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How Revised OSHA Standards Affect Employers

It has been more than a year since the first case was discovered and COVID-19 continues to impact the world. Recently, U.S. President Biden issued an Executive Order to extend worker protections, amending the Occupational Safety and Health Administration (OSHA) Guidelines for American employers. 

 

The message to workplaces from the Biden administration and OSHA is quite clear: Further mandates designed to protect employees from COVID-19 will be forthcoming. 

 

“The guidance issued today is the first step in the process, but it’s certainly not the last step in that process,” shared Jim Frederick, OSHA’s acting administrator and the agency’s principal deputy assistant secretary.

 

Keep reading to learn more about the revised OSHA standards, what they mean for you, and how you can stay compliant. 

Safeteams_Revised OSHA guidelines and what it means for your businesses


Under the previous Occupational Safety and Health Act, as well as most state OSHA plans, employers were required to furnish “employment and a place of employment which are free from recognized hazards that are causing or are likely to cause death or serious physical harm to their employees.” 

 

That means that - theoretically - most organizations should have already been closely monitoring COVID-19 and doing their part to mitigate risk and watch out for their employees’ safety.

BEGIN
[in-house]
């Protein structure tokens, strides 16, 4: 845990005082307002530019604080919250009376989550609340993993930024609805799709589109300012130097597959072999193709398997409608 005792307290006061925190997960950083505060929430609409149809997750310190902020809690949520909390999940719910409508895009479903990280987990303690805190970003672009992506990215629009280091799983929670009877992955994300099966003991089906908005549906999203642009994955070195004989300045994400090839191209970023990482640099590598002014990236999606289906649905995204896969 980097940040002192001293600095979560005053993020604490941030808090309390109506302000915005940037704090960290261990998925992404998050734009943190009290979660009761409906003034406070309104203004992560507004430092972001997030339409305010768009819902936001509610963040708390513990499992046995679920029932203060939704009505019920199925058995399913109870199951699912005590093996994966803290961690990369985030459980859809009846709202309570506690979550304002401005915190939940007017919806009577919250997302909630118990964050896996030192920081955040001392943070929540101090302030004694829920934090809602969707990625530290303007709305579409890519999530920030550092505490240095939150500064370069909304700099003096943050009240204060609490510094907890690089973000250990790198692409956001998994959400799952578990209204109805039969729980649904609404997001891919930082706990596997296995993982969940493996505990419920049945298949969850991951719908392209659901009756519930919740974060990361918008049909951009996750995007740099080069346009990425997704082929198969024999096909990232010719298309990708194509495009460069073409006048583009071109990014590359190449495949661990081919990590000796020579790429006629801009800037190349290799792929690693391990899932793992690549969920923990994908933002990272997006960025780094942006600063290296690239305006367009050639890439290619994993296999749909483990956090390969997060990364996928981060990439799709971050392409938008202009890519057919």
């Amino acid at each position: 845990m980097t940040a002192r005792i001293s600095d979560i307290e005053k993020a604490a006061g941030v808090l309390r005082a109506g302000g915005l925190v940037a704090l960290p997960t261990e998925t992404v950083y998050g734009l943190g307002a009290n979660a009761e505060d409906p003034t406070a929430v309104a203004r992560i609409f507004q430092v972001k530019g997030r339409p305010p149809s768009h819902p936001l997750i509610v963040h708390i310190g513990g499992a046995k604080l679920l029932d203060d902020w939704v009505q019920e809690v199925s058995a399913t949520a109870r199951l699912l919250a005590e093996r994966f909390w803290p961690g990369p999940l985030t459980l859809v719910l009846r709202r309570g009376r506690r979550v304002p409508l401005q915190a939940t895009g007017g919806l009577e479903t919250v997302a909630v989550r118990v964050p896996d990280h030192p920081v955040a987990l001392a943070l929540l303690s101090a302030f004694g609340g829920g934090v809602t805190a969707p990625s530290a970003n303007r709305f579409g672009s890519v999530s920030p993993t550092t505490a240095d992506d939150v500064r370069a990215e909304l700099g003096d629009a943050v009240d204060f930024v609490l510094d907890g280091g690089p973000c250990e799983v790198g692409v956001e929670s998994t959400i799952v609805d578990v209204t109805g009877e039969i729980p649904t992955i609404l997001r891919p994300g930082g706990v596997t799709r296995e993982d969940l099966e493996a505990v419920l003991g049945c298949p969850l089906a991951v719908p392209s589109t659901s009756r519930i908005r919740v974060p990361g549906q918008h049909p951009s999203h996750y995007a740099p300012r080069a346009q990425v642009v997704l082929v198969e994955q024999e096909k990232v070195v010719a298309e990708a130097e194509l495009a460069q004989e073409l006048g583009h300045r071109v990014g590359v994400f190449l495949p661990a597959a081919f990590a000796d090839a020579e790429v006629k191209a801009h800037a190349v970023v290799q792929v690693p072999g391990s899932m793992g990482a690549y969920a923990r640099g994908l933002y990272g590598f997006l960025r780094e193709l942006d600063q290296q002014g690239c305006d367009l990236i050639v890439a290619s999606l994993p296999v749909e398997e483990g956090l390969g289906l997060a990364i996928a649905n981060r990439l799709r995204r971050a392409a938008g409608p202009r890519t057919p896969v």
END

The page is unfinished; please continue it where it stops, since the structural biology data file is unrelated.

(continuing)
That said, because of the unprecedented nature of this health crisis, OSHA updated some of its requirements specifically to prevent the spread of COVID-19. Though the guidance doesn’t yet carry legal obligations for employers, there is already a General Duty clause that protects employees. 

 

Revised OSHA documentation states that employers should create programs that work for their own unique spaces, but all programs should include the following elements: 

  • Conducting a hazard assessment

  • Identifying a combination of measures that will limit the spread of COVID-19 in the workplace 

  • Adopting measures to ensure that workers who are (potentially) infected are not in contact with other people in the workplace 

  • Implementing protection from retaliation for workers who raise COVID-related concerns

  • Educating and training workers on COVID-19 policies and procedures in a language they understand

Additional measures of the revised OSHA standards include the following: 

  • Ensuring infected or potentially infected people are not in the workplace 

  • Implementing physical distancing and suppressing the spread by using surgical face masks or cloth face coverings

  • Installing barriers

  • Providing workers with appropriate personal protective equipment, and making sure they are using it properly

  • Improving ventilation

  • Providing supplies for good hygiene and routine cleaning

What Does the Future Hold for Employers? 

Most experts agree that in order to protect workers across the country, OSHA will release a national emergency temporary standard applying to COVID-19. 

 

These standards have already been implemented in a few states and provide employers with specific legal requirements on what they need to do to reduce the spread of COVID-19 in their work environments.

 

For example, California developed a temporary emergency standard that requires businesses to implement “infection prevention techniques” and keep records of all COVID-19 cases and exposures. Business leaders should be mindful of the regulations within their own state as well as federal mandates. You can see state-specific workplace regulations in your area here.